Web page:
By Jacqueline Mroz for Kidcomplishment
Whenever Erika Leavitt catches her daughters misbehaving or
forgetting to say please, she reminds them -- again and again and again. “I
don’t give them things unless they say please first,” says the Basalt, Colo., mother of
That’s exactly what parents need to do to teach their
children social skills, according to Lisa Finan a mother of two in Montclair,
N.J. and the owner of Courteous
Child, which offers social skills classes to children. “Kids need to be
constantly reminded to say please, thank you, and may I,” says Finan.
of the best times for children to practice good manners is during playdates,
when they can see the consequences of their behavior -- good and bad -- firsthand.
They learn that politeness is about showing respect for others, and that means all others, not just adults. And if they are held to the
same standards of behavior with their friends as they are with their families,
they learn that being polite is something we do everywhere, all the time. The
only hitch is that parents have to be there to keep reminding them.
“Parents have to buy into teaching their kids
good behavior; it’s not something you can tick off a list,” says Finan. “It has
to be a lifestyle.”
Model politeness to your child
good way to start is by being a role model. “When I’m out with my kids and I
see other moms I know with their children, I extend my hand and shake their
hands. Then I introduce my children to them; that teaches my kids to introduce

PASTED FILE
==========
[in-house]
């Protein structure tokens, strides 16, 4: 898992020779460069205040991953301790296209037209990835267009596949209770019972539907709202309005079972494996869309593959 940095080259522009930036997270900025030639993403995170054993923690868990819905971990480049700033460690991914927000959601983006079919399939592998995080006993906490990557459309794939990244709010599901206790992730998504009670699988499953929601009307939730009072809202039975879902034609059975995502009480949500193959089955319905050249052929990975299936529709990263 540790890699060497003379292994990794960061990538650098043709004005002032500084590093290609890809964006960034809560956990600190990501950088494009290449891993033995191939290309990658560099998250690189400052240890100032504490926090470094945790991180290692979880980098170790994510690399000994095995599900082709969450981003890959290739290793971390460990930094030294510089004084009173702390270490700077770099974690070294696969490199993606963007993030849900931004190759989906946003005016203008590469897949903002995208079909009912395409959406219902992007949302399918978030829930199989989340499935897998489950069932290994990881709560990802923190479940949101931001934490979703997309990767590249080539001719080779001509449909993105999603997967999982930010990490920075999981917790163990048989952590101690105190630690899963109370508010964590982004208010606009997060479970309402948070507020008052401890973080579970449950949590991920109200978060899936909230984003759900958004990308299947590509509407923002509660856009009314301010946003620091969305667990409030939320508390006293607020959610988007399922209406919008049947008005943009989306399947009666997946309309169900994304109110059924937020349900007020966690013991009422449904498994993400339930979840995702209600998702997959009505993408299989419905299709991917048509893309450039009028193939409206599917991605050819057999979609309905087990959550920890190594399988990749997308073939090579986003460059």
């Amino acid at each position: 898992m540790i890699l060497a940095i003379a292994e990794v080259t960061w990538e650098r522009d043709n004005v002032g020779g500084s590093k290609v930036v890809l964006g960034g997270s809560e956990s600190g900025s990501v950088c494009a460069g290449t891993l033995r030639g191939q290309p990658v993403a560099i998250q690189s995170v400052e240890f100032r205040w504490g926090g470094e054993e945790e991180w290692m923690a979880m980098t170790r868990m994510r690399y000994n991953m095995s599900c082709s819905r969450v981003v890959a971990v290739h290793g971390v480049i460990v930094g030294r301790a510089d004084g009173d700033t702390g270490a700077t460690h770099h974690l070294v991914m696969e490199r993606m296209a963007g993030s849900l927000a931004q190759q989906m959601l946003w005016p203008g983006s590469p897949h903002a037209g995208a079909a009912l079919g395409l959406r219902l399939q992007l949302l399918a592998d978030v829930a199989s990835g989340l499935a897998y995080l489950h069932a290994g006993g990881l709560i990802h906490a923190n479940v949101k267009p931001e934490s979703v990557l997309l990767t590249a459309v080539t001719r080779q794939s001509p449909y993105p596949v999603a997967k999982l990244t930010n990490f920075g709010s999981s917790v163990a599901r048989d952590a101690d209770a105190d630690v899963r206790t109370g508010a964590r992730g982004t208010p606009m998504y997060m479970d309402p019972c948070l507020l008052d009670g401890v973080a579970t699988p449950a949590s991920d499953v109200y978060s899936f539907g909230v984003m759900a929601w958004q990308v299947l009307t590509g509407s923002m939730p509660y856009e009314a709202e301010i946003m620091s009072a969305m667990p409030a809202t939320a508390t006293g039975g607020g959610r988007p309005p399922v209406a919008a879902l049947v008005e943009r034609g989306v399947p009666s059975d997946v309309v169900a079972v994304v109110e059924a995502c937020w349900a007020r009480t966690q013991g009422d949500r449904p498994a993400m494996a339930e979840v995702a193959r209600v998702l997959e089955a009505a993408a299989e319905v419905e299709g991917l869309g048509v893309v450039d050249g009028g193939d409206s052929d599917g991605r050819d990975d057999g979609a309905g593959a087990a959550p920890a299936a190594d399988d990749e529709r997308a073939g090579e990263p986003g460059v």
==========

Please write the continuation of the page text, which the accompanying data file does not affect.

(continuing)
themselves when they meet people,” says Finan.
same holds true when children have a friend come over. As a parent, you should
welcome young visitors the same way you would an adult. Let your child see you
say hello and shake hands with the parent. Invite your guests into your home,
paying special attention to the visiting child: “We’re so happy you could come
over. Would you like to see our playroom?” By age 4 or 5, see if your child
wants to make the offer himself: “Would you like to invite your friend to see
Teaching children good social skills shows them how to get
through difficult situations, and, eventually, how to navigate the world,
according to Finan. This can be helpful when your child goes on a playdate at someone
else’s home, where he may have to learn how to follow different rules. “People
we’ve had playdates with have been pretty good about telling my kids, you can’t
do that, or please share,” says Leavitt. “I really don’t mind if other parents
do that. In fact, I think sometimes my kids will listen more to other parents.”
other people’s kids are rude
The issue of kids behaving badly can be especially perilous
when you’re dealing with other children misbehaving at your house. That, says
Finan, is when it’s important to set ground rules. And that can be helpful for
kids because it lets them know what kind of behavior is expected of them at
kids come to her house for playdates, Finan first tells them her expectations:
no running around the house, play happens only in the family room or outside, and
eating should only be done at the kitchen table. She also makes sure her
children’s friends help to clean up before they leave -- or they are not
invited back. And it usually works, she says.
Of course, it’s not easy to correct other children’s
behavior, or remind them to say please and thank you. But Finan says it’s
important for everyone to teach children the right way to behave: “When we were
kids, our neighbors didn’t have any problem reminding us to say please and
thank you. When people talk about, ?It takes a village,’ this is what it’s
about. If we all don’t do it, who will? No one was meant to raise children
TIP: Start a Politeness Patrol
Put your preschooler in charge of monitoring your manners. Have her remind you whenever you forget your pleases and thank-yous.
Jacqueline Mroz is a freelance journalist who has worked as an editor and children's book columnist for The Bergen Record and written for Parents magazine.
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